Having moored as far away as we could get it was surprisingly peaceful considering the busy tourist resort close by and much cooler than in the marina. Unfortunately we’d picked the spot one of the many tripper boats used to disgorge its load of the American version of Club 18-30 into the sea. With shrieks of delight and amplified music the scantily clad beautiful bodies variously climbed, bombed or performed athletic dives into the water. Were we ever that young?

As is usual with these trips they didn’t stay long, though, and I was surprisingly sorry to see them go. They’d been hugely entertaining to watch and even the music had been good.

End of August 

2 Sep

After the indignity that is Manchester Airport – herded through “shopping opportunities”, terrible food and drink at even worse prices, insufficient, uncomfortable seating in too small areas with neither heating or ventilation and constant trudging up and down stairs (OK, moan over and you knew all that anyway, of course) – arriving in Corfu felt like coming home. Not that I’m praising the airport but it is on a more human scale.

Two months away, for me, made the return to the boat both welcome and yet strangely disorientating. I knew the routine, knew how everything worked but found it difficult to remember where specific things were kept. Acclimatising to the heat was an initial struggle, too. Normally I’d take temperatures in the low 30’s in my stride but I was actually grateful for the clouds and odd light shower the next day. A couple of days stocking up and a few maintenance jobs and we were ready to head out to our first anchorage.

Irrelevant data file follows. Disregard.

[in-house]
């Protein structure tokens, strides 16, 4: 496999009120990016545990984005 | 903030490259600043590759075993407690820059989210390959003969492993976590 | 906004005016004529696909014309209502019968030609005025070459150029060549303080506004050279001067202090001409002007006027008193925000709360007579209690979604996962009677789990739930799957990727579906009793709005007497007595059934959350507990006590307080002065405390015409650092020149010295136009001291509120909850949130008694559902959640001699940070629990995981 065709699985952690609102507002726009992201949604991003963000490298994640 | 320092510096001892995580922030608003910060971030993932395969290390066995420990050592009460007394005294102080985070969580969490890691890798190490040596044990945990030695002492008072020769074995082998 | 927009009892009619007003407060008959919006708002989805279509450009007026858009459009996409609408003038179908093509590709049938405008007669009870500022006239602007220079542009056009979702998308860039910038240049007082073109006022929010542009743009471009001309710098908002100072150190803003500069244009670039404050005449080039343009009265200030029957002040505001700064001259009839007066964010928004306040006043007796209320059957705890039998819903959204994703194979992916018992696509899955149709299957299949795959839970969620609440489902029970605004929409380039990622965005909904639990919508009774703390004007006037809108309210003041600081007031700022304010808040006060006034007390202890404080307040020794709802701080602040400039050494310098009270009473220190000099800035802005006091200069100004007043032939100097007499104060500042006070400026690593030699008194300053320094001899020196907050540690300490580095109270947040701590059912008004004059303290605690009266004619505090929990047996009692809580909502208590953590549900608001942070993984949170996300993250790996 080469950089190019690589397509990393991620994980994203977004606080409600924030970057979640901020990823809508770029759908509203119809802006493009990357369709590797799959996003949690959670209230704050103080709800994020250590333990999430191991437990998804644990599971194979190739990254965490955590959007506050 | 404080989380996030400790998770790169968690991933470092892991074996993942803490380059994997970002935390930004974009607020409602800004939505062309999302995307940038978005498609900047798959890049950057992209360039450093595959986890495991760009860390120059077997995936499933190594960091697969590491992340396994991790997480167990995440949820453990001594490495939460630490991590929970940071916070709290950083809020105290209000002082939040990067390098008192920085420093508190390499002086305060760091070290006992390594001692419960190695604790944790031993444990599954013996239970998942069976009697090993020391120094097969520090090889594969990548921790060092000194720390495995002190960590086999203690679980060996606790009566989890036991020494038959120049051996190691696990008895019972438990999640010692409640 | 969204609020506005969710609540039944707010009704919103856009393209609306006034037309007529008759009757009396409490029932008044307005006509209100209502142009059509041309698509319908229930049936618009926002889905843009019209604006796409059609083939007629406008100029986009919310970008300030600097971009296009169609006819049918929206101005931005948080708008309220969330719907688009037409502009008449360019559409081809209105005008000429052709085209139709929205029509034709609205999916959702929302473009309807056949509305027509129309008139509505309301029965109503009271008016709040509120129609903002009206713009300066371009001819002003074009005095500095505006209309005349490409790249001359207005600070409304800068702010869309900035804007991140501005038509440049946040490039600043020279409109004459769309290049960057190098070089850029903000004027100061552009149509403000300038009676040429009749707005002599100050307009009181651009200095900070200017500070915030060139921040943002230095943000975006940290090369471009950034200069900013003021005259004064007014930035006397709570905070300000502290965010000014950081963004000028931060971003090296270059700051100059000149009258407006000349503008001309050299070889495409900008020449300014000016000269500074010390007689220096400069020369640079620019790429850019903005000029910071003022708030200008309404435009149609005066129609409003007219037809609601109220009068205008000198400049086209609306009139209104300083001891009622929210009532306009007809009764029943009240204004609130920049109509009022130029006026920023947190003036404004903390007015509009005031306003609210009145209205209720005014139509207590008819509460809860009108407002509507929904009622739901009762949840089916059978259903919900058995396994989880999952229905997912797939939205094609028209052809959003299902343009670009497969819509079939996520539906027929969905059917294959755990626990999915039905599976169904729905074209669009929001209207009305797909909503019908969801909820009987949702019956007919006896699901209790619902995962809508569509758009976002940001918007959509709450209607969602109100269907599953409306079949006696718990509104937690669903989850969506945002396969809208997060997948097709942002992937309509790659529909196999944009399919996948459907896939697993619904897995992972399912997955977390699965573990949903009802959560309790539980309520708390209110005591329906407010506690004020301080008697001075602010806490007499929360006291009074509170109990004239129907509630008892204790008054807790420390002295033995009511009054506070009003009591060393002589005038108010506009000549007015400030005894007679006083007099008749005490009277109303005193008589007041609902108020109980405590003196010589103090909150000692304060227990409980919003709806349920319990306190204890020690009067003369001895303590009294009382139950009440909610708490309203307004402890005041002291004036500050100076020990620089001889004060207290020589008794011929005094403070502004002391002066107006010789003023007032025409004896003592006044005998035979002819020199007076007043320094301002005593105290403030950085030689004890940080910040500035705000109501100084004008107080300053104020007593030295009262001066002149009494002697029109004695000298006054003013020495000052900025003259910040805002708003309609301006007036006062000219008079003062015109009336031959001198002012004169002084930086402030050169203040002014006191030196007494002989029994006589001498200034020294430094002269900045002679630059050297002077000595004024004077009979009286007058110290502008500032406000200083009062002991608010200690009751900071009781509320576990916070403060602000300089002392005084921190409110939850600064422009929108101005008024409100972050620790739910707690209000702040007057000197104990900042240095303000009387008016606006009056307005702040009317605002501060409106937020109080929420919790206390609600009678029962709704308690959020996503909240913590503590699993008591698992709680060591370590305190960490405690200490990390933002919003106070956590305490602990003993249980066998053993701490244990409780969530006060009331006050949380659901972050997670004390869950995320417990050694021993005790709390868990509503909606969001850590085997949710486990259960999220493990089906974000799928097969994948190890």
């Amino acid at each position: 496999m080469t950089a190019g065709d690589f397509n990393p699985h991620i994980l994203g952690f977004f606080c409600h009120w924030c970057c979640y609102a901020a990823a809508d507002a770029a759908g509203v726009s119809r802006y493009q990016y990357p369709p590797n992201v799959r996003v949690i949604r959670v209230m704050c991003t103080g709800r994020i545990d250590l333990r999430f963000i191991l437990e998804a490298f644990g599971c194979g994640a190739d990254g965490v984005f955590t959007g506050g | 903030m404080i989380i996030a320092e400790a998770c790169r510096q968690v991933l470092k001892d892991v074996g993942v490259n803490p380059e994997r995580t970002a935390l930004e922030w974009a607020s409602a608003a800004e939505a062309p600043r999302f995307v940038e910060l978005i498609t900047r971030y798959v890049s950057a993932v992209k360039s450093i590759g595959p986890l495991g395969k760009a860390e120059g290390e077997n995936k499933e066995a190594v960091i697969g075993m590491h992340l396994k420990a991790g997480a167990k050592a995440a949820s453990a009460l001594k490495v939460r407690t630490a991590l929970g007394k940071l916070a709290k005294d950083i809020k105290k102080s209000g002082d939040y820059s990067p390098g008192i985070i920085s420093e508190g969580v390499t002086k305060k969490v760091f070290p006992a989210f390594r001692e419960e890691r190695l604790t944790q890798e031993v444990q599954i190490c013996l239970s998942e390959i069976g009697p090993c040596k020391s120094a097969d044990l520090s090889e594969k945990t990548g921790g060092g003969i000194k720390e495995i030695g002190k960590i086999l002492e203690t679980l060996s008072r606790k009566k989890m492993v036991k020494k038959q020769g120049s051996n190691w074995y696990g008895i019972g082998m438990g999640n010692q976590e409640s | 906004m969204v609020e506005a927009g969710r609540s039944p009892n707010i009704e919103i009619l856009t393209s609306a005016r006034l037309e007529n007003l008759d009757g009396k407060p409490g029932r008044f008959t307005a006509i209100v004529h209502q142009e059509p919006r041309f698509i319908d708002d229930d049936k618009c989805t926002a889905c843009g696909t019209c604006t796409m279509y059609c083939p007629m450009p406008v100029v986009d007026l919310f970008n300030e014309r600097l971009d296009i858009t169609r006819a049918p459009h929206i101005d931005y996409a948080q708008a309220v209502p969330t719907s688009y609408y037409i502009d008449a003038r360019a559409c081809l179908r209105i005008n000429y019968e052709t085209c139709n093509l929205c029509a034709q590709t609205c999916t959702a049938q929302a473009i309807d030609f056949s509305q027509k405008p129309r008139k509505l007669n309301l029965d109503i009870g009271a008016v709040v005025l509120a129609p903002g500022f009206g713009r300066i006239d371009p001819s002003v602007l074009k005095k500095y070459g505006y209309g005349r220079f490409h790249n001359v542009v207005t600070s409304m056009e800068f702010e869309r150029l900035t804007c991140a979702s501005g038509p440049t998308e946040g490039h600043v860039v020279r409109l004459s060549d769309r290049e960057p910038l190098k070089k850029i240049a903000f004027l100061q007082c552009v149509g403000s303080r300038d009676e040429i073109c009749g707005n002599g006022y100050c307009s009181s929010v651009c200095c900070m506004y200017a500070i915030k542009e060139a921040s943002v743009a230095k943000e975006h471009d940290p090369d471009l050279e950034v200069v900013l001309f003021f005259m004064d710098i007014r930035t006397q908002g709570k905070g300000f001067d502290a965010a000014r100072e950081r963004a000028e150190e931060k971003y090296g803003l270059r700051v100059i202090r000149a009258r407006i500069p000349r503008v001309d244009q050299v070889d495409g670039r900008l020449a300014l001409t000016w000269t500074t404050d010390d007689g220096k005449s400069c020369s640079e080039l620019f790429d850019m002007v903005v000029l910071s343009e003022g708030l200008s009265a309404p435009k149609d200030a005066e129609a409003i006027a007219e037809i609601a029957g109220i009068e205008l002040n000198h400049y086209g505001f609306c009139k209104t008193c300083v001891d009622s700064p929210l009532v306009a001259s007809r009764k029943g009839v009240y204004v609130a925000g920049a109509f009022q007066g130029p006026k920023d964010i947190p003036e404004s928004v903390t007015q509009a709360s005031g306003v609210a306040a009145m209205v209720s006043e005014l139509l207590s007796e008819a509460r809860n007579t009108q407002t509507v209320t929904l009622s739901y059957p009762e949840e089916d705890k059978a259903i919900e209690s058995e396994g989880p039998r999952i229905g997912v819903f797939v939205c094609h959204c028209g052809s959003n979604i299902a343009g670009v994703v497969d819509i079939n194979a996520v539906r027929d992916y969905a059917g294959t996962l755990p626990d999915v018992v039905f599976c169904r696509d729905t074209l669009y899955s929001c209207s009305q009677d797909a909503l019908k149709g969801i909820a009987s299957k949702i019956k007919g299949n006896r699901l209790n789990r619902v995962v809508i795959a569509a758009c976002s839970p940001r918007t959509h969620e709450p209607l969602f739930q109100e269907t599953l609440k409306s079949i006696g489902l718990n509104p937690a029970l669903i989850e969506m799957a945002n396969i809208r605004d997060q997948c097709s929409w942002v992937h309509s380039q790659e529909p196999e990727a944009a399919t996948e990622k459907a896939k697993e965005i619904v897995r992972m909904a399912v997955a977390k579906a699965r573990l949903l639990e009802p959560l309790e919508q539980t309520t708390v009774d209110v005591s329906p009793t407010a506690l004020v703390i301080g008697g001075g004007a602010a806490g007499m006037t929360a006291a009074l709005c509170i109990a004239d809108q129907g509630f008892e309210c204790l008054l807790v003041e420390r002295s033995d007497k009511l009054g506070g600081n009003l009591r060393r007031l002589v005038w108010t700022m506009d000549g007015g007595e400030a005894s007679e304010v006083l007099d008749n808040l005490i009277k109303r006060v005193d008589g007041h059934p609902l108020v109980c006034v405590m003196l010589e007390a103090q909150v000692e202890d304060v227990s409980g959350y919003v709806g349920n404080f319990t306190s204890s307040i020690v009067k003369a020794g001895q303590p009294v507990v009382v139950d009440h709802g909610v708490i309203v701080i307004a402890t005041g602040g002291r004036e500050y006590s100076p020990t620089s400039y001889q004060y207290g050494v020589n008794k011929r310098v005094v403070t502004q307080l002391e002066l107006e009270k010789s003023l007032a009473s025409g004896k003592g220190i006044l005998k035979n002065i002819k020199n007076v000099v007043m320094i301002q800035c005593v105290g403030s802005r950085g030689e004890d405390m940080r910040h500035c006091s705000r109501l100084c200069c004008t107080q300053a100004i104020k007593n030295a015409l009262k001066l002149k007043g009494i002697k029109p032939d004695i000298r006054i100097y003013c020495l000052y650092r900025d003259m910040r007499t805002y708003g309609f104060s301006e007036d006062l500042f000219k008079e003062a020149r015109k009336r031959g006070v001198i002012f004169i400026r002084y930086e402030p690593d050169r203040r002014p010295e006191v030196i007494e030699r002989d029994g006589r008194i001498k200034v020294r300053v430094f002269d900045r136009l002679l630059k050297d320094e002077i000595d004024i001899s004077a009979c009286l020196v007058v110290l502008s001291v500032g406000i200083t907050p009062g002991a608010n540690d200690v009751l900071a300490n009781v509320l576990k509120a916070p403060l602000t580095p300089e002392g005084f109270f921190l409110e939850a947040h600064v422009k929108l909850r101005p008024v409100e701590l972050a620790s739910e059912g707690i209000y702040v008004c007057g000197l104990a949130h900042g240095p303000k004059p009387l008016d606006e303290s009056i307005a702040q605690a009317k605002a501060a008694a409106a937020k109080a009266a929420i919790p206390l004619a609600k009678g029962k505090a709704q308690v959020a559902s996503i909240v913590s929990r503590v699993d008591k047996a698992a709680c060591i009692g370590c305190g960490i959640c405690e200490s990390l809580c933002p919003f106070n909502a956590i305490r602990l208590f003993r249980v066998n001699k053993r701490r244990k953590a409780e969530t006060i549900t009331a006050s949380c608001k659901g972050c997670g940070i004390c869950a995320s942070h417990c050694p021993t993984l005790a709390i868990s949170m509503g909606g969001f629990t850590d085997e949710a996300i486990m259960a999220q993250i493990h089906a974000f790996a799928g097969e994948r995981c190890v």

We’re not planning on going far this autumn so the short sail, well motor, to the bays in the north of Corfu beckoned. Nosing into Agni proved an unattractive mooring prospect with the shallow areas swallowed up by bouys and small boats so Kalami it was. What a surprise! There were only two other boats in the bay and one of them was already heading out. We’ve previously remarked on how quiet the last week in August usually is but with the general increase in numbers we had though this year would be different. Late into the evening we were still expecting far more to arrive.

Kalami stays quite deep until very close to the shore so you either have to choose to anchor close to the beach or be prepared to put out a lot of chain and accept a large swinging circle which can be a bit anti-social. As we are unapologetic people-watchers we chose to be close to the sun loungers and not get upset when we, in turn, became an​ object of fascination. Feeding time at the zoo springs to mind. We weren’t even too troubled by the swell from the big cruise liners, ferries and cargo ships that all have to make their way up and down the narrow stretch of water between the island and Albania.

Our happy existence of lounging around in the shade and reading, enjoying the sea breeze and cool, salty swims came to an abrupt end after only two nights when I woke up with a stomach bug. I’ll not go into detail but suffice it to say it seemed like a good idea to head back to the marina ASAP. Some weather sites have been predicting thunderstorms​ for tonight so being tucked up against a pontoon had other attractions anyway. I’m glad to be back – for the time being​.